(not an accusation of you, just a general observation)
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Old 05-10-14, 12:50 PM   #92
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....it is mostly about you being very lucky and/or unusually gifted, ....
The proof of the pudding is in the eating.

Reality eventually catches up with people who have lots of close calls, so IMO anyone who's been riding extensively a certain way for 25+ years, and not having accidents, isn't depending on luck alone.

It's possible that Joey exaggerates his exploits, or has the skill and judgement to operate close to the line than the average cyclist, but he apparently is able to make it work for him.
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Old 05-10-14, 12:55 PM   #93
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My handling of intersections runs the spectrum - from stopped awaiting a green AND a safe moment to proceed (a green does not mean it is safe to proceed) all the way to blowing through a red at top speed if i can. If we had the Idaho Stop law i would bother to stop every time out of respect for the "special" treatment and though inconvienent could be just as safe as my current behavior.

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Old 05-10-14, 01:10 PM   #94
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The proof of the pudding is in the eating.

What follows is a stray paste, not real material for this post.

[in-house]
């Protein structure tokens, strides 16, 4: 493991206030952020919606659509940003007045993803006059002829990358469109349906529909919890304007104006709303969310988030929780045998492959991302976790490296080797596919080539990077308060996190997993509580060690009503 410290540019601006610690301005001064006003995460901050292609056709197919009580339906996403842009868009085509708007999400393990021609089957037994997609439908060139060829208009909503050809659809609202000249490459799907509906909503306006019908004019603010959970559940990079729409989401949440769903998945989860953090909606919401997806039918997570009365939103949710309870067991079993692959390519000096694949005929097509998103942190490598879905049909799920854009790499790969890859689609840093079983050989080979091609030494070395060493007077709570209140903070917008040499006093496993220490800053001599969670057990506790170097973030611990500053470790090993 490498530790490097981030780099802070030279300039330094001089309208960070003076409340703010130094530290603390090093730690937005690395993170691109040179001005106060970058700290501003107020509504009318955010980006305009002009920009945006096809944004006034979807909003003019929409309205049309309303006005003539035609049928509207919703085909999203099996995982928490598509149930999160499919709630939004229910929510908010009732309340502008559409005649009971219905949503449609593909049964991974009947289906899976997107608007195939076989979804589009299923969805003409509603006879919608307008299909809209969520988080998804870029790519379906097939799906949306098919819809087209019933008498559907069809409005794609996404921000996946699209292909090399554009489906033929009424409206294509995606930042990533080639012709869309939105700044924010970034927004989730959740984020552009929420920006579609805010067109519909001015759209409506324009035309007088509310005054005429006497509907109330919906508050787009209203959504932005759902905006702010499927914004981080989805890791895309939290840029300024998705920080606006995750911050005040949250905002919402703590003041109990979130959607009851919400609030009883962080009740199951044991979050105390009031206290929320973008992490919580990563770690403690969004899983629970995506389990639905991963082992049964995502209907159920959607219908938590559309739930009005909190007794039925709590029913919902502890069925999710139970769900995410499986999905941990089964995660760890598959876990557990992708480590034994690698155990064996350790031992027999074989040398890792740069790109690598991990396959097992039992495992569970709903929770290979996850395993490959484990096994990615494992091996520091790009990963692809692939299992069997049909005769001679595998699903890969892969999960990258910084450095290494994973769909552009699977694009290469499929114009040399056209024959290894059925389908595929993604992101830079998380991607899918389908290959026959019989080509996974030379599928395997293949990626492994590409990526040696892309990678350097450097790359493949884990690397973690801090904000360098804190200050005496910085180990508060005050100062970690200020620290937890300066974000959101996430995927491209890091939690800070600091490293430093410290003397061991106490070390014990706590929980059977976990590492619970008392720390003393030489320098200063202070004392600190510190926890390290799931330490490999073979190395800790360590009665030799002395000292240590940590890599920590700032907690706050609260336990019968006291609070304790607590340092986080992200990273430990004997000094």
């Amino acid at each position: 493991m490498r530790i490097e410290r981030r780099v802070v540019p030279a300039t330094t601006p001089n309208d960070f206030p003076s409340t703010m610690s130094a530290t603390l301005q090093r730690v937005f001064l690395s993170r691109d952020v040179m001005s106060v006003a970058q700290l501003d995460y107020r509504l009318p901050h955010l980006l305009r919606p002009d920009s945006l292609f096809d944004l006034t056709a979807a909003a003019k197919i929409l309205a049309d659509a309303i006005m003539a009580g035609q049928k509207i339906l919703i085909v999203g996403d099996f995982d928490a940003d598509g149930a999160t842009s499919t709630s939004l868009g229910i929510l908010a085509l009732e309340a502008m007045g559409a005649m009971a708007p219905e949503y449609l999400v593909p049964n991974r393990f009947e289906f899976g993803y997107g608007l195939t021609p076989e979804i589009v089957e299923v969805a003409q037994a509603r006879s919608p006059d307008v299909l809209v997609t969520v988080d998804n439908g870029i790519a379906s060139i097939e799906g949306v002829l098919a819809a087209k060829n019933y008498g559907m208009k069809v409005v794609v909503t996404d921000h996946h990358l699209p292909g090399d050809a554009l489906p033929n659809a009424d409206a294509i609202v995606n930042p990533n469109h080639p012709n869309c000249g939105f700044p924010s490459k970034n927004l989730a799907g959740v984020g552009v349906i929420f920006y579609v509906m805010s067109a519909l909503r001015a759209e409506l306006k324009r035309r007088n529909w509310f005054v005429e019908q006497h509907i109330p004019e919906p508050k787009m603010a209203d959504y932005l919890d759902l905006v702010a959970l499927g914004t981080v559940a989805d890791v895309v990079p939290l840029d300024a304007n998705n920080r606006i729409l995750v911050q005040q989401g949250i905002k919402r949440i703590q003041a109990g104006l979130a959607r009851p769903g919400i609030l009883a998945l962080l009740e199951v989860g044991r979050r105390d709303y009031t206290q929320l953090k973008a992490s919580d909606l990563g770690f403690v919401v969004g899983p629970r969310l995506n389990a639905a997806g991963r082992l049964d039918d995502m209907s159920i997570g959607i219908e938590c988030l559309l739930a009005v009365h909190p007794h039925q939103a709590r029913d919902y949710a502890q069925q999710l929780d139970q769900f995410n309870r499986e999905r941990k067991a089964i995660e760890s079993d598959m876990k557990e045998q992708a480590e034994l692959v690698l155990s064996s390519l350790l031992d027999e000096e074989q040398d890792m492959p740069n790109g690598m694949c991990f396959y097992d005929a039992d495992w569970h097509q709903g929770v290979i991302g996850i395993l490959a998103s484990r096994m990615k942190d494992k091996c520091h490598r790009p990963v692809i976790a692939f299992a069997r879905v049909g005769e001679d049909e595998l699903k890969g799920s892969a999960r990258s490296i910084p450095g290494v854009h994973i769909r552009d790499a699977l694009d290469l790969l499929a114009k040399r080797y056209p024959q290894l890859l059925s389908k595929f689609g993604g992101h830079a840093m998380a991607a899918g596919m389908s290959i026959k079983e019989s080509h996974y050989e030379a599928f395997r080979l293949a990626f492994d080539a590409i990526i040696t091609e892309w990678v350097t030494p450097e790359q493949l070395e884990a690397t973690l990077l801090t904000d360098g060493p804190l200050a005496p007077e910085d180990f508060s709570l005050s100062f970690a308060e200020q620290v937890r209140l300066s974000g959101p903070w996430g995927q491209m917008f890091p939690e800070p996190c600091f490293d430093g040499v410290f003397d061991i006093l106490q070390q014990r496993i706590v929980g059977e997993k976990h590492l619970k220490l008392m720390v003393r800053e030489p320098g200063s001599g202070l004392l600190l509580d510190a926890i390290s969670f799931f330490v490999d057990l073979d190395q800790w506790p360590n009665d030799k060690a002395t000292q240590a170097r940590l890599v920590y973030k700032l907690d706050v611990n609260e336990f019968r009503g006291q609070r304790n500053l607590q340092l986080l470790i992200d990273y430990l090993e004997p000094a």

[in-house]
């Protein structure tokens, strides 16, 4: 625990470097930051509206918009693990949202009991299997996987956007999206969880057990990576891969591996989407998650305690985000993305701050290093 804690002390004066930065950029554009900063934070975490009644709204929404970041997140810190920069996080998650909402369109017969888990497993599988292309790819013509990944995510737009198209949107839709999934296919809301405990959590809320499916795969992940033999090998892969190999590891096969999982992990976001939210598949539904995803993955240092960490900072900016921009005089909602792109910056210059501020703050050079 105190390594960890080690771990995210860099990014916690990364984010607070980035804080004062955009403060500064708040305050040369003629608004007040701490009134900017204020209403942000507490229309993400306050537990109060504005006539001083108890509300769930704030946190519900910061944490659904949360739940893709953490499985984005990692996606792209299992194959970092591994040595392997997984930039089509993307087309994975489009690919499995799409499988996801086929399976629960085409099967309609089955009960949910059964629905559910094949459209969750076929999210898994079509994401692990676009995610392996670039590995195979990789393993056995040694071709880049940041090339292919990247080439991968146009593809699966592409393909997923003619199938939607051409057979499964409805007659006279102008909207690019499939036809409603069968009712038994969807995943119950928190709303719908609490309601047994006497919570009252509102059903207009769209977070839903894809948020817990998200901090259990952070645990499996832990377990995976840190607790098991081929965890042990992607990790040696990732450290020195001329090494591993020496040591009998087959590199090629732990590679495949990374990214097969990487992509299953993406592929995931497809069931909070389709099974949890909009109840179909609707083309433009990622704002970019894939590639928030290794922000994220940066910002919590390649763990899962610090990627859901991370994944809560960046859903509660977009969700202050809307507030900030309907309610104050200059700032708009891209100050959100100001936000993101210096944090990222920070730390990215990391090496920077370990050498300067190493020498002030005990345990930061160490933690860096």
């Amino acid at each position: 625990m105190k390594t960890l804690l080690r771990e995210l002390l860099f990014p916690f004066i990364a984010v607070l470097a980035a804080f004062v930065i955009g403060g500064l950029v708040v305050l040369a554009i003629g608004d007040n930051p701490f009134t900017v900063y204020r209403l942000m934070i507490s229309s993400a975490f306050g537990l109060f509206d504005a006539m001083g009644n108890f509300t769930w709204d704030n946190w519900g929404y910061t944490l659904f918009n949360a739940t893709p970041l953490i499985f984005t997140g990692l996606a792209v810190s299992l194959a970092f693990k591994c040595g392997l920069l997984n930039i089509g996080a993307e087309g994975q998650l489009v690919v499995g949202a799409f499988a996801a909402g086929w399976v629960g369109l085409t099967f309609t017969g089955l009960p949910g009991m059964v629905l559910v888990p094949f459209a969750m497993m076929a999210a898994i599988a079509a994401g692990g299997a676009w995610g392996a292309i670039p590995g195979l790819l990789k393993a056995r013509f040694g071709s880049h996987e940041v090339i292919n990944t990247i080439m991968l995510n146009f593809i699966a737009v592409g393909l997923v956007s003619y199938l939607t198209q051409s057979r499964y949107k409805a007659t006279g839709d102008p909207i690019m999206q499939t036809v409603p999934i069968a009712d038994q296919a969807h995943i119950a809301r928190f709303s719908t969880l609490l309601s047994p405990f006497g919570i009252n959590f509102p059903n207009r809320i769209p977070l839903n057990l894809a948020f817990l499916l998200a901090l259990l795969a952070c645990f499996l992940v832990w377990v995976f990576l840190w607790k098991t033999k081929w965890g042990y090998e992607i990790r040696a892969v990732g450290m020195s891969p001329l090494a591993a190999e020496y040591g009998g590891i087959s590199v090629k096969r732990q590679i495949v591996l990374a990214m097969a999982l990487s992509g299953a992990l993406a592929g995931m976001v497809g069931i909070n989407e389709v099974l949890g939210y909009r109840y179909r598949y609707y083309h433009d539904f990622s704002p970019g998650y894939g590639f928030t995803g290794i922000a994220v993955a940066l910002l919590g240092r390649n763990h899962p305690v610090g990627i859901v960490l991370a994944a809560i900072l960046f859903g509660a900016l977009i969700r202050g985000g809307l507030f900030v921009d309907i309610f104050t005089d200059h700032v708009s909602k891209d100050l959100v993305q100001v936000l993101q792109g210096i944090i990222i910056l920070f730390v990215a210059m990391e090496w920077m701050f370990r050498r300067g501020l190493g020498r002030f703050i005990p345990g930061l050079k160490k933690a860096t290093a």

Reality eventually catches up with people who have lots of close calls, so IMO anyone who's been riding extensively a certain way for 25+ years, and not having accidents, isn't depending on luck alone.

It's possible that Joey exaggerates his exploits, or has the skill and judgement to operate close to the line than the average cyclist, but he apparently is able to make it work for him.
That's why I added the qualifying statements about possibly being a gifted rider and wasn't accusing him of anything. It wasn't my intention to question his veracity or skill, it was just to point out it doesn't represent typical behavior or results in the same way someone who smokes 2 packs of cigarets, drinks a 5th a day and lives to 100 shouldn't be used as an endorsement for smoking and drinking.

Outside of his philosophy on running lights, he seems to have a reasonable and realistic outlook on riding.
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Old 05-10-14, 01:22 PM   #95
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Outside of his philosophy on running lights, he seems to have a reasonable and realistic outlook on riding.
I guess we're on the same page about it working for him.

OTOH- While he may be more aggressive than many or most riders, I don't find his approach more odd than that of those who feel that crossing against the red (not running without checking) unreasonably dangerous.

The reality is that trafic signals are more about managing flow at busy intersection than safety, and riders who treat these with the same care as they give uncontrolled intersections are not at increased risk.

BTW- I work in Mount Vernon, NY where every intersection is an adventure, and I suspect that traffic signals there do not offer cyclists any degree of safety at all. The green doesn't mean you won't be T-boned by a car running the red, or cut-off or hit, by a car making a right on his red directly into your path.

So a green is no assurance of safety, and a red no assurance of risk.